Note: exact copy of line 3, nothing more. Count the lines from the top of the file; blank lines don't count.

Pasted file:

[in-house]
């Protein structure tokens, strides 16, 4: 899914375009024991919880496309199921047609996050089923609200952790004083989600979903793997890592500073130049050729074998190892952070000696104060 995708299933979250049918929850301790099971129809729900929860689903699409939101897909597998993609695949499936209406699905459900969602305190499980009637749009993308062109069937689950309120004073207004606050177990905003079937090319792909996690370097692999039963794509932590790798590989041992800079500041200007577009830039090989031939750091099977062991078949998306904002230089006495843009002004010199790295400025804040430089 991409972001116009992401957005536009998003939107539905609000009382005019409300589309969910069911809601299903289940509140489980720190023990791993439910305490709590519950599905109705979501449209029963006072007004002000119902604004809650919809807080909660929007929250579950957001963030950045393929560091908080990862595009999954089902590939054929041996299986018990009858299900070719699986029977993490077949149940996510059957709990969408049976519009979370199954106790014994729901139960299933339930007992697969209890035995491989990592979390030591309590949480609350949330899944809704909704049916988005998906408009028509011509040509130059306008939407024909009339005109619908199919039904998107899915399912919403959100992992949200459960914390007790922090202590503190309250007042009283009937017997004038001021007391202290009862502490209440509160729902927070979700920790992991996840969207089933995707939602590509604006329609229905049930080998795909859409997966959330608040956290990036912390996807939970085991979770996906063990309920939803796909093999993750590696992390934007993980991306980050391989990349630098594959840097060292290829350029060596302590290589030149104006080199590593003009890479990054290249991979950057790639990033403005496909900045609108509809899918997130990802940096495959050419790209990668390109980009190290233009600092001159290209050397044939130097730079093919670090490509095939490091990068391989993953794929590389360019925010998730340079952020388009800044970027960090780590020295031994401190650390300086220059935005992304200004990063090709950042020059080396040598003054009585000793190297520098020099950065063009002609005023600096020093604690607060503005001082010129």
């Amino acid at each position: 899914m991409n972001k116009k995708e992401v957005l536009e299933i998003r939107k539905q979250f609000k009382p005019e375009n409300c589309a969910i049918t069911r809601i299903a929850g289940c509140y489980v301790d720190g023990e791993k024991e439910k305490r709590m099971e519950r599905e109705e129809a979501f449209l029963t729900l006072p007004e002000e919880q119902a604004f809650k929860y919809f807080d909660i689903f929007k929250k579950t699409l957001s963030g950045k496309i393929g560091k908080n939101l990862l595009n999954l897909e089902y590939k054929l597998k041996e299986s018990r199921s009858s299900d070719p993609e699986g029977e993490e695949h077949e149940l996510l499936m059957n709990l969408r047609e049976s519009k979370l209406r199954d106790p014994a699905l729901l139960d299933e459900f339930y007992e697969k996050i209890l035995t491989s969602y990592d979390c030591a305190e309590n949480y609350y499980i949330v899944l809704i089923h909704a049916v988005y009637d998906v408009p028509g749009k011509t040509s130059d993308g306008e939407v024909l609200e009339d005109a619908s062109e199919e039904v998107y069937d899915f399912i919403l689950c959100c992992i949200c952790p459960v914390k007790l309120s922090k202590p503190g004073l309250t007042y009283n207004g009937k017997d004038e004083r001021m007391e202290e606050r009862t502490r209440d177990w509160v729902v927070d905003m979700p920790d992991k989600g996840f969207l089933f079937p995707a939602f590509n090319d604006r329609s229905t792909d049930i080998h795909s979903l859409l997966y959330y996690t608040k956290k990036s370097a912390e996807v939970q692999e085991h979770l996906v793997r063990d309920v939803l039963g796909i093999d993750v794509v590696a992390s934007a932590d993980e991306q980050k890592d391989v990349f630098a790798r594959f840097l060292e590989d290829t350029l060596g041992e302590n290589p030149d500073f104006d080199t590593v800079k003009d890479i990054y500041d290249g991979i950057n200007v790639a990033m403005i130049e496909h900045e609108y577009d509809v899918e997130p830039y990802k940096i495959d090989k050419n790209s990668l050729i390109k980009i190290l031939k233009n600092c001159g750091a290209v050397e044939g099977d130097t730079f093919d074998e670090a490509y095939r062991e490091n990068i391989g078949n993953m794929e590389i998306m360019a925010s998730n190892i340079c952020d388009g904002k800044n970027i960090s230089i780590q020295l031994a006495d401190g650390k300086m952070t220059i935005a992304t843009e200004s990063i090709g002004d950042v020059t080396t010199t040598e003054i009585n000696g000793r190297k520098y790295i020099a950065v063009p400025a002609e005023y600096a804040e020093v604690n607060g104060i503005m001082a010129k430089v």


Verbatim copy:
């Amino acid at each position: 899914m991409n972001k116009k995708e992401v957005l536009e299933i998003r939107k539905q979250f609000k009382p005019e375009n409300c589309a969910i049918t069911r809601i299903a929850g289940c509140y489980v301790d720190g023990e791993k024991e439910k305490r709590m099971e519950r599905e109705e129809a979501f449209l029963t729900l006072p007004e002000e919880q119902a604004f809650k929860y919809f807080d909660i689903f929007k929250k579950t699409l957001s963030g950045k496309i393929g560091k908080n939101l990862l595009n999954l897909e089902y590939k054929l597998k041996e299986s018990r199921s009858s299900d070719p993609e699986g029977e993490e695949h077949e149940l996510l499936m059957n709990l969408r047609e049976s519009k979370l209406r199954d106790p014994a699905l729901l139960d299933e459900f339930y007992e697969k996050i209890l035995t491989s969602y990592d979390c030591a305190e309590n949480y609350y499980i949330v899944l809704i089923h909704a049916v988005y009637d998906v408009p028509g749009k011509t040509s130059d993308g306008e939407v024909l609200e009339d005109a619908s062109e199919e039904v998107y069937d899915f399912i919403l689950c959100c992992i949200c952790p459960v914390k007790l309120s922090k202590p503190g004073l309250t007042y009283n207004g009937k017997d004038e004083r001021m007391e202290e606050r009862t502490r209440d177990w509160v729902v927070d905003m979700p920790d992991k989600g996840f969207l089933f079937p995707a939602f590509n090319d604006r329609s229905t792909d049930i080998h795909s979903l859409l997966y959330y996690t608040k956290k990036s370097a912390e996807v939970q692999e085991h979770l996906v793997r063990d309920v939803l039963g796909i093999d993750v794509v590696a992390s934007a932590d993980e991306q980050k890592d391989v990349f630098a790798r594959f840097l060292e590989d290829t350029l060596g041992e302590n290589p030149d500073f104006d080199t590593v800079k003009d890479i990054y500041d290249g991979i950057n200007v790639a990033m403005i130049e496909h900045e609108y577009d509809v899918e997130p830039y990802k940096i495959d090989k050419n790209s990668l050729i390109k980009i190290l031939k233009n600092c001159g750091a290209v050397e044939g099977d130097t730079f093919d074998e670090a490509y095939r062991e490091n990068i391989g078949n993953m794929e590389i998306m360019a925010s998730n190892i340079c952020d388009g904002k800044n970027i960090s230089i780590q020295l031994a006495d401190g650390k300086m952070t220059i935005a992304t843009e200004s990063i090709g002004d950042v020059t080396t010199t040598e003054i009585n000696g000793r190297k520098y790295i020099a950065v063009p400025a002609e005023y600096a804040e020093v604690n607060g104060i503005m001082a010129k430089v």